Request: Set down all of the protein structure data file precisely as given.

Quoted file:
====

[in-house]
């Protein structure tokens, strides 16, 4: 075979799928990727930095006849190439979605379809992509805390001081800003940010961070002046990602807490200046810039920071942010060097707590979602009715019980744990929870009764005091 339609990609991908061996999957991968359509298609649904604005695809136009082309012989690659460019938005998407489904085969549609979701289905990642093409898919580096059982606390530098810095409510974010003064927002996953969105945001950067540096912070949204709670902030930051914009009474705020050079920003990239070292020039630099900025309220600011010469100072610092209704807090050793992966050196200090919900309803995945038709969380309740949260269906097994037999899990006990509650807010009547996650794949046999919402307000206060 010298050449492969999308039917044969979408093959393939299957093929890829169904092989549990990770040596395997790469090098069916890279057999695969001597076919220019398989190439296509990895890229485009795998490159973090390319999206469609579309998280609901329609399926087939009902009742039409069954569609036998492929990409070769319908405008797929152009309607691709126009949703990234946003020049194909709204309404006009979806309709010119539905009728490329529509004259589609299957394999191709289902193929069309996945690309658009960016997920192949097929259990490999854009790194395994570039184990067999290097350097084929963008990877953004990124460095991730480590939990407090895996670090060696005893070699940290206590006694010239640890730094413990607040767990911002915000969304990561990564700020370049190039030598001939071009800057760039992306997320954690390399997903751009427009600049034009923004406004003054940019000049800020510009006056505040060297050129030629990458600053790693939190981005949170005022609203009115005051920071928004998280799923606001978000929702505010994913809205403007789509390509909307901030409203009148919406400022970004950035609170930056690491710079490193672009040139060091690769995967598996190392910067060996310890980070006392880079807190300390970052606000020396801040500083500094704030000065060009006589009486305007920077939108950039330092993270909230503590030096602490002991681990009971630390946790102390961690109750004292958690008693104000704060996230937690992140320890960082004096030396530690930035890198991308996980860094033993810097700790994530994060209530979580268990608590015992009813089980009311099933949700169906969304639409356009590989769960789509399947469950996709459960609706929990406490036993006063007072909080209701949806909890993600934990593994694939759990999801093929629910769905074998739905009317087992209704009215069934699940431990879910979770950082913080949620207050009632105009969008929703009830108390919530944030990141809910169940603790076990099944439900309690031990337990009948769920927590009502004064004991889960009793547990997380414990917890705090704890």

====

[in-house]
């Protein structure tokens, strides 16, 4: 075979799928990727930095006849190439979605379809992509805390001081800003940010961070002046990602807490200046810039920071942010060097707590979602009715019980744990929870009764005091 339609990609991908061996999957991968359509298609649904604005695809136009082309012989690659460019938005998407489904085969549609979701289905990642093409898919580096059982606390530098810095409510974010003064927002996953969105945001950067540096912070949204709670902030930051914009009474705020050079920003990239070292020039630099900025309220600011010469100072610092209704807090050793992966050196200090919900309803995945038709969380309740949260269906097994037999899990006990509650807010009547996650794949046999919402307000206060 010298050449492969999308039917044969979408093959393939299957093929890829169904092989549990990770040596395997790469090098069916890279057999695969001597076919220019398989190439296509990895890229485009795998490159973090390319999206469609579309998280609901329609399926087939009902009742039409069954569609036998492929990409070769319908405008797929152009309607691709126009949703990234946003020049194909709204309404006009979806309709010119539905009728490329529509004259589609299957394999191709289902193929069309996945690309658009960016997920192949097929259990490999854009790194395994570039184990067999290097350097084929963008990877953004990124460095991730480590939990407090895996670090060696005893070699940290206590006694010239640890730094413990607040767990911002915000969304990561990564700020370049190039030598001939071009800057760039992306997320954690390399997903751009427009600049034009923004406004003054940019000049800020510009006056505040060297050129030629990458600053790693939190981005949170005022609203009115005051920071928004998280799923606001978000929702505010994913809205403007789509390509909307901030409203009148919406400022970004950035609170930056690491710079490193672009040139060091690769995967598996190392910067060996310890980070006392880079807190300390970052606000020396801040500083500094704030000065060009006589009486305007920077939108950039330092993270909230503590030096602490002991681990009971630390946790102390961690109750004292958690008693104000704060996230937690992140320890960082004096030396530690930035890198991308996980860094033993810097700790994530994060209530979580268990608590015992009813089980009311099933949700169906969304639409356009590989769960789509399947469950996709459960609706929990406490036993006063007072909080209701949806909890993600934990593994694939759990999801093929629910769905074998739905009317087992209704009215069934699940431990879910979770950082913080949620207050009632105009969008929703009830108390919530944030990141809910169940603790076990099944439900309690031990337990009948769920927590009502004064004991889960009793547990997380414990917890705090704890």